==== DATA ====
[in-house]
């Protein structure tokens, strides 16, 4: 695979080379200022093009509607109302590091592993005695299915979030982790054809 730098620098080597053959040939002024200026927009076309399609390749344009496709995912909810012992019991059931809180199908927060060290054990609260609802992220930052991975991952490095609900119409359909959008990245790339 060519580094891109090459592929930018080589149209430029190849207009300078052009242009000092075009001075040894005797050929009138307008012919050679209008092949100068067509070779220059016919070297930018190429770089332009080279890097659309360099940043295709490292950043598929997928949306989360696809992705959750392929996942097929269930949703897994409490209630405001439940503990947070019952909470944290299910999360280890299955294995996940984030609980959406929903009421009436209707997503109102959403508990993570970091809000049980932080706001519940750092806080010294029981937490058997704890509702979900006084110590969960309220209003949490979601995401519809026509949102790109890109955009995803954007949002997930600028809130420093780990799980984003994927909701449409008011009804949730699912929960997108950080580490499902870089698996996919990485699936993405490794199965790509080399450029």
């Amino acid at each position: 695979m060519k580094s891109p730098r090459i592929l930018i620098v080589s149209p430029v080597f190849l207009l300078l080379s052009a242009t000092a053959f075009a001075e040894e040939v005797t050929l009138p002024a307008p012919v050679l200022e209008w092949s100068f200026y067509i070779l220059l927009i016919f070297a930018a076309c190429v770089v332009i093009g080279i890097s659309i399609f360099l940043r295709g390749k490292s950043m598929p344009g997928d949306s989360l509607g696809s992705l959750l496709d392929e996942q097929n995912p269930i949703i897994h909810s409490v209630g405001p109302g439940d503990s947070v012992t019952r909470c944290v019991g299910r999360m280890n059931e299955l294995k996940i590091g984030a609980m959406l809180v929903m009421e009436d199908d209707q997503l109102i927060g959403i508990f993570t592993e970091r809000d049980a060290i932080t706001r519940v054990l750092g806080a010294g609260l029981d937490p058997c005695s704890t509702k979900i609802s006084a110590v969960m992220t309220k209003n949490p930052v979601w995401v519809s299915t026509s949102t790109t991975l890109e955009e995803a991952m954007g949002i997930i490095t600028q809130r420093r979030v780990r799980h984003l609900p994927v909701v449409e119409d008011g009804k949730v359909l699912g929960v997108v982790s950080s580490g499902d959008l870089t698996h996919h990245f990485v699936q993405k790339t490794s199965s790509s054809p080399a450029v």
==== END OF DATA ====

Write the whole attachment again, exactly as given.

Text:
[in-house]
């Protein structure tokens, strides 16, 4: 695979080379200022093009509607109302590091592993005695299915979030982790054809 730098620098080597053959040939002024200026927009076309399609390749344009496709995912909810012992019991059931809180199908927060060290054990609260609802992220930052991975991952490095609900119409359909959008990245790339 060519580094891109090459592929930018080589149209430029190849207009300078052009242009000092075009001075040894005797050929009138307008012919050679209008092949100068067509070779220059016919070297930018190429770089332009080279890097659309360099940043295709490292950043598929997928949306989360696809992705959750392929996942097929269930949703897994409490209630405001439940503990947070019952909470944290299910999360280890299955294995996940984030609980959406929903009421009436209707997503109102959403508990993570970091809000049980932080706001519940750092806080010294029981937490058997704890509702979900006084110590969960309220209003949490979601995401519809026509949102790109890109955009995803954007949002997930600028809130420093780990799980984003994927909701449409008011009804949730699912929960997108950080580490499902870089698996996919990485699936993405490794199965790509080399450029």
């Amino acid at each position: 695979m060519k580094s891109p730098r090459i592929l930018i620098v080589s149209p430029v080597f190849l207009l300078l080379s052009a242009t000092a053959f075009a001075e040894e040939v005797t050929l009138p002024a307008p012919v050679l200022e209008w092949s100068f200026y067509i070779l220059l927009i016919f070297a930018a076309c190429v770089v332009i093009g080279i890097s659309i399609f360099l940043r295709g390749k490292s950043m598929p344009g997928d949306s989360l509607g696809s992705l959750l496709d392929e996942q097929n995912p269930i949703i897994h909810s409490v209630g405001p109302g439940d503990s947070v012992t019952r909470c944290v019991g299910r999360m280890n059931e299955l294995k996940i590091g984030a609980m959406l809180v929903m009421e009436d199908d209707q997503l109102i927060g959403i508990f993570t592993e970091r809000d049980a060290i932080t706001r519940v054990l750092g806080a010294g609260l029981d937490p058997c005695s704890t509702k979900i609802s006084a110590v969960m992220t309220k209003n949490p930052v979601w995401v519809s299915t026509s949102t790109t991975l890109e955009e995803a991952m954007g949002i997930i490095t600028q809130r420093r979030v780990r799980h984003l609900p994927v909701v449409e119409d008011g009804k949730v359909l699912g929960v997108v982790s950080s580490g499902d959008l870089t698996h996919h990245f990485v699936q993405k790339t490794s199965s790509s054809p080399a450029v």